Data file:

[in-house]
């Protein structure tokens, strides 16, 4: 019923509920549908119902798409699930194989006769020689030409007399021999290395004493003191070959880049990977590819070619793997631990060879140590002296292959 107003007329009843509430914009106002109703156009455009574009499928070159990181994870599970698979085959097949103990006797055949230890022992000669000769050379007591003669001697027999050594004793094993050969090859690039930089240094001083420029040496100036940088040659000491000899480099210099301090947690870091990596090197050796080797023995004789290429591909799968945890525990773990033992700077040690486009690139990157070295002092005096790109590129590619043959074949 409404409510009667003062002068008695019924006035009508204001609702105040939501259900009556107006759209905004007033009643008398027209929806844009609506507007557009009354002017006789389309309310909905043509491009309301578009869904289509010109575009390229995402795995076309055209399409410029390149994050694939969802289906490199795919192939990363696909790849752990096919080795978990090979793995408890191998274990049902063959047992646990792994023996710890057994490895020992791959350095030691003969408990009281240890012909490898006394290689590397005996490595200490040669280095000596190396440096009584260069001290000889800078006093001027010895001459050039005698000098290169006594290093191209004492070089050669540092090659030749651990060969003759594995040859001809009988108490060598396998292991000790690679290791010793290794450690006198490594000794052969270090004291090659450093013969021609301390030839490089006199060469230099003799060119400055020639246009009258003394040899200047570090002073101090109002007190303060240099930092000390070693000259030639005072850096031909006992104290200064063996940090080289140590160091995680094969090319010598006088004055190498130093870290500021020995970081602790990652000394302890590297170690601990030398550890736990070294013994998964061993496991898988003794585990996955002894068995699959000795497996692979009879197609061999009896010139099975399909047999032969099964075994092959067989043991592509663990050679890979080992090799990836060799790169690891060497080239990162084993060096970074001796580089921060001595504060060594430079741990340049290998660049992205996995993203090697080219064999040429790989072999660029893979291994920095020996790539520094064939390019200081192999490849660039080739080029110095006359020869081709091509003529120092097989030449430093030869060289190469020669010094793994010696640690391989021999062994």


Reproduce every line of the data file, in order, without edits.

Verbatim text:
[in-house]
């Protein structure tokens, strides 16, 4: 019923509920549908119902798409699930194989006769020689030409007399021999290395004493003191070959880049990977590819070619793997631990060879140590002296292959 107003007329009843509430914009106002109703156009455009574009499928070159990181994870599970698979085959097949103990006797055949230890022992000669000769050379007591003669001697027999050594004793094993050969090859690039930089240094001083420029040496100036940088040659000491000899480099210099301090947690870091990596090197050796080797023995004789290429591909799968945890525990773990033992700077040690486009690139990157070295002092005096790109590129590619043959074949 409404409510009667003062002068008695019924006035009508204001609702105040939501259900009556107006759209905004007033009643008398027209929806844009609506507007557009009354002017006789389309309310909905043509491009309301578009869904289509010109575009390229995402795995076309055209399409410029390149994050694939969802289906490199795919192939990363696909790849752990096919080795978990090979793995408890191998274990049902063959047992646990792994023996710890057994490895020992791959350095030691003969408990009281240890012909490898006394290689590397005996490595200490040669280095000596190396440096009584260069001290000889800078006093001027010895001459050039005698000098290169006594290093191209004492070089050669540092090659030749651990060969003759594995040859001809009988108490060598396998292991000790690679290791010793290794450690006198490594000794052969270090004291090659450093013969021609301390030839490089006199060469230099003799060119400055020639246009009258003394040899200047570090002073101090109002007190303060240099930092000390070693000259030639005072850096031909006992104290200064063996940090080289140590160091995680094969090319010598006088004055190498130093870290500021020995970081602790990652000394302890590297170690601990030398550890736990070294013994998964061993496991898988003794585990996955002894068995699959000795497996692979009879197609061999009896010139099975399909047999032969099964075994092959067989043991592509663990050679890979080992090799990836060799790169690891060497080239990162084993060096970074001796580089921060001595504060060594430079741990340049290998660049992205996995993203090697080219064999040429790989072999660029893979291994920095020996790539520094064939390019200081192999490849660039080739080029110095006359020869081709091509003529120092097989030449430093030869060289190469020669010094793994010696640690391989021999062994």